Lady 'Toppers draw inspiration from Barnwell
Mar 5, 2013 at 10:54 AM
Watching Darrell Barnwell coach his Science Hill Lady Hilltoppers hours after his father Herschel’s death on Wednesday brought to mind the tragedy that Science Hill point guard Tianna Tarter went through in middle school.
Tarter led the Tennessee Lady Trotters to an AAU championship in May of 2010 on a weekend that began with her father, Lanny, dying from a heart attack. He was 37.
Tarter’s mental toughness cannot be questioned, and inspired by her coach’s gutsy appearance on Wednesday, Tarter produced 19 points and seven assists to lead Science Hill to its third straight regional title with a win against Tennessee High.
“His dad just passed away and my heart really goes out to him and his family, because I have been there before myself,” Tarter said in an email. “It’s hard losing a parent. He still managed to come coach our game the day his dad died. I really appreciate him, and he is so strong for doing that.”
Barnwell’s father was diagnosed with lung cancer in August of 2011.
“He was pretty good for a long time,” Barnwell said. “He was able to take — my mother’s not very well either, and he was able to still take care of her and things.”
Barnwell said Herschel’s condition worsened significantly the past 2-3 weeks. Father and son had one final quality visit last week at Barnwell’s parents’ home in Crossville.
“We drove up last Thursday because we knew it was getting close,” Barnwell said. “He was still able to talk to me and we were able to have about a three-hour visit, and … I got to say some things to him and he got to say some things to me. So it was a good visit for us. …
“My dad wasn’t an emotional type person, but you know, the thing that was probably the most pleasing to me was just the fact that he told me he was proud of everything I’ve been able to do in my life. So that meant a lot.”
Barnwell’s Lady ‘Toppers, the reigning state runner-up, are nationally ranked and No. 2 in the state.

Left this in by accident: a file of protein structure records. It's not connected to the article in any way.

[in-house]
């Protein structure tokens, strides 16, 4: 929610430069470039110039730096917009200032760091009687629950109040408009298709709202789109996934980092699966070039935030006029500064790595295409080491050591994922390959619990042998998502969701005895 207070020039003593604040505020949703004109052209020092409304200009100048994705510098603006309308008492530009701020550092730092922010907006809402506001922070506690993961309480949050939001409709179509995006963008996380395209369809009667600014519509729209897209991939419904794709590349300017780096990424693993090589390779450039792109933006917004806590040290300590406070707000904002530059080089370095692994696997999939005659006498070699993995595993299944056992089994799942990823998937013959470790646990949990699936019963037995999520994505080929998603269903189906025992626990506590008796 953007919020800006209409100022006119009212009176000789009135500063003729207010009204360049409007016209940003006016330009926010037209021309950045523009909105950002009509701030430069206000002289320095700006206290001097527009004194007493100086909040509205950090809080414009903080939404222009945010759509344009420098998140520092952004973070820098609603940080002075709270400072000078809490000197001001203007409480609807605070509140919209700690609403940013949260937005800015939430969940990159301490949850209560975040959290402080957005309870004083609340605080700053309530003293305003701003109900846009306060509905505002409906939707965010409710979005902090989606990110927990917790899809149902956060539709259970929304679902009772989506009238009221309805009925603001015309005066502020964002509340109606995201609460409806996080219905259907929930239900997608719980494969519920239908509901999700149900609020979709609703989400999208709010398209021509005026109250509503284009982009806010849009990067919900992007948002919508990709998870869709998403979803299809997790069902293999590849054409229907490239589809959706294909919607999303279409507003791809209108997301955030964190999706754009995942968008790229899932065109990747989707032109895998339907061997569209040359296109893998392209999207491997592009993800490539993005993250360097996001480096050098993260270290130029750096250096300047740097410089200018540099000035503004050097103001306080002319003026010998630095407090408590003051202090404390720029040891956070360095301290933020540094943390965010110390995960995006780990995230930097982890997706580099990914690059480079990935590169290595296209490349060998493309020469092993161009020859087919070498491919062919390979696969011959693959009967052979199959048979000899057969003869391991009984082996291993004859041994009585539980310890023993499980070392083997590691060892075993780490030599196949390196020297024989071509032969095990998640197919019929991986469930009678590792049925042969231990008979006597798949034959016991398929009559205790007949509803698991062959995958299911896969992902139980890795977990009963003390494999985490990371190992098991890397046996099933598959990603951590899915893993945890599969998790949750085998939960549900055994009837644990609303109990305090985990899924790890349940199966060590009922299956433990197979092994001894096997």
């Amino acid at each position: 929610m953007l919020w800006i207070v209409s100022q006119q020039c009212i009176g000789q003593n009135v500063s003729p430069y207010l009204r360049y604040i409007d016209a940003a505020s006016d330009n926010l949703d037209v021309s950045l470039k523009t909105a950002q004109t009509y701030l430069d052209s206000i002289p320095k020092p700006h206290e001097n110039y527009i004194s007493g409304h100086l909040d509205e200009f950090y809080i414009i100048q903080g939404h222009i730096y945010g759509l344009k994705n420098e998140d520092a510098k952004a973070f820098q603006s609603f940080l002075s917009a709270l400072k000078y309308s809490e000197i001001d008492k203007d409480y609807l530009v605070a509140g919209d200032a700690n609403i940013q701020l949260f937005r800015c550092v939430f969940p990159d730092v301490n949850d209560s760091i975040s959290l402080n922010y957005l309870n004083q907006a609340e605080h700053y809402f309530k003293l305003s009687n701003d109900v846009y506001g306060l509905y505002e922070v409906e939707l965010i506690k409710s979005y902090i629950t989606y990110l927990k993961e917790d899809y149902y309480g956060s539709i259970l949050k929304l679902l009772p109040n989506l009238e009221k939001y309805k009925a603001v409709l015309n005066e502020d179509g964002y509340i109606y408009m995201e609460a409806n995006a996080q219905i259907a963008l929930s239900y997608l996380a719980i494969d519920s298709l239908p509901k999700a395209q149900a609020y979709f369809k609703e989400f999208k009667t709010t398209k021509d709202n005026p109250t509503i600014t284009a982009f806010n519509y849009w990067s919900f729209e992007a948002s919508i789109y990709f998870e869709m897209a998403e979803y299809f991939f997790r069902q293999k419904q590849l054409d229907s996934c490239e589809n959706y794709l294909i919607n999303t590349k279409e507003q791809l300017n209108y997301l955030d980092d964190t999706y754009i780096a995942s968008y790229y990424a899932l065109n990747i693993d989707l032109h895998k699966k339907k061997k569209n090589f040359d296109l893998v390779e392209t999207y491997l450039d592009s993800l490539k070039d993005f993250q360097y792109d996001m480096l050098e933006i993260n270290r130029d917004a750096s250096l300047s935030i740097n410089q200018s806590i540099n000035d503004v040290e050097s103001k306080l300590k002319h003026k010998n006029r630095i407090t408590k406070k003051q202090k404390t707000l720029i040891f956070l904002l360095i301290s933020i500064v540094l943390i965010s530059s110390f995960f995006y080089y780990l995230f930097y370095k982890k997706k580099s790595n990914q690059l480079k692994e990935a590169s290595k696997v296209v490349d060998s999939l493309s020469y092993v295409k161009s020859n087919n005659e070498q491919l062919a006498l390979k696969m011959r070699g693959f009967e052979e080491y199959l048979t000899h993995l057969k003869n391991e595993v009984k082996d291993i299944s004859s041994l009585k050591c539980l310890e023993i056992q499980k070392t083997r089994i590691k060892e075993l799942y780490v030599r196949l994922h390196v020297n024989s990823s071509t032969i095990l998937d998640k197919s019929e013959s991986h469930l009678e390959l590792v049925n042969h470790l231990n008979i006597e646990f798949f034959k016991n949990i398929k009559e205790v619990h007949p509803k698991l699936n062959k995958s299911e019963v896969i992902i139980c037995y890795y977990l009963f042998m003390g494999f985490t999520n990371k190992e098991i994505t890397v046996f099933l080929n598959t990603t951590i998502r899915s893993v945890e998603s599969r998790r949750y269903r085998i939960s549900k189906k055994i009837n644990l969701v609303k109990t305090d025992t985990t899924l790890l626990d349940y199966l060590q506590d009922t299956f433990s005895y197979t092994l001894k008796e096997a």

“Coach Barnwell is an outstanding coach,” Tarter said. “He is very hard working, and really enthusiastic with what he does. … He got me to the place I am at right now with my basketball. I owe everything I know to him. He really is a great man. Even though I don’t show him how much I really care or even listen (lol), I honestly do care and listen to every word.”
Players and former players such as Milligan College teammates Johneshia Good and Jaimee Hill found more than a coach in Barnwell, too.
“Me and Jaimee talk about it all the time,” Good said. “He’s really more than a former coach. I consider him a confidant.”
Barnwell spent Thursday and Friday in Crossville, and will return for the funeral Sunday after coaching Science Hill against Farragut in the sectional tonight.
Barnwell’s father was a bridge inspector for the state Department of Transportation. Should Science Hill win tonight, the road through Crossville to Murfreesboro will be lined with his legacy – one that’s helped bridge a generations gap.
“Over the whole season Coach Barnwell’s mentioned him over and over,” Science Hill senior Enjelica Reid said. “We felt like we knew him. … It’s been a tough situation for coach. He’s a really strong man.”
Barnwell would like to think he can be as strong as his father has been the past year and a half.
“He battled really hard; I mean, he fought hard,” Barnwell said. “My sister and I talked about it a lot – he was just tired and it was time and he was ready. And I think he’s at peace now, and that’s the most important thing.”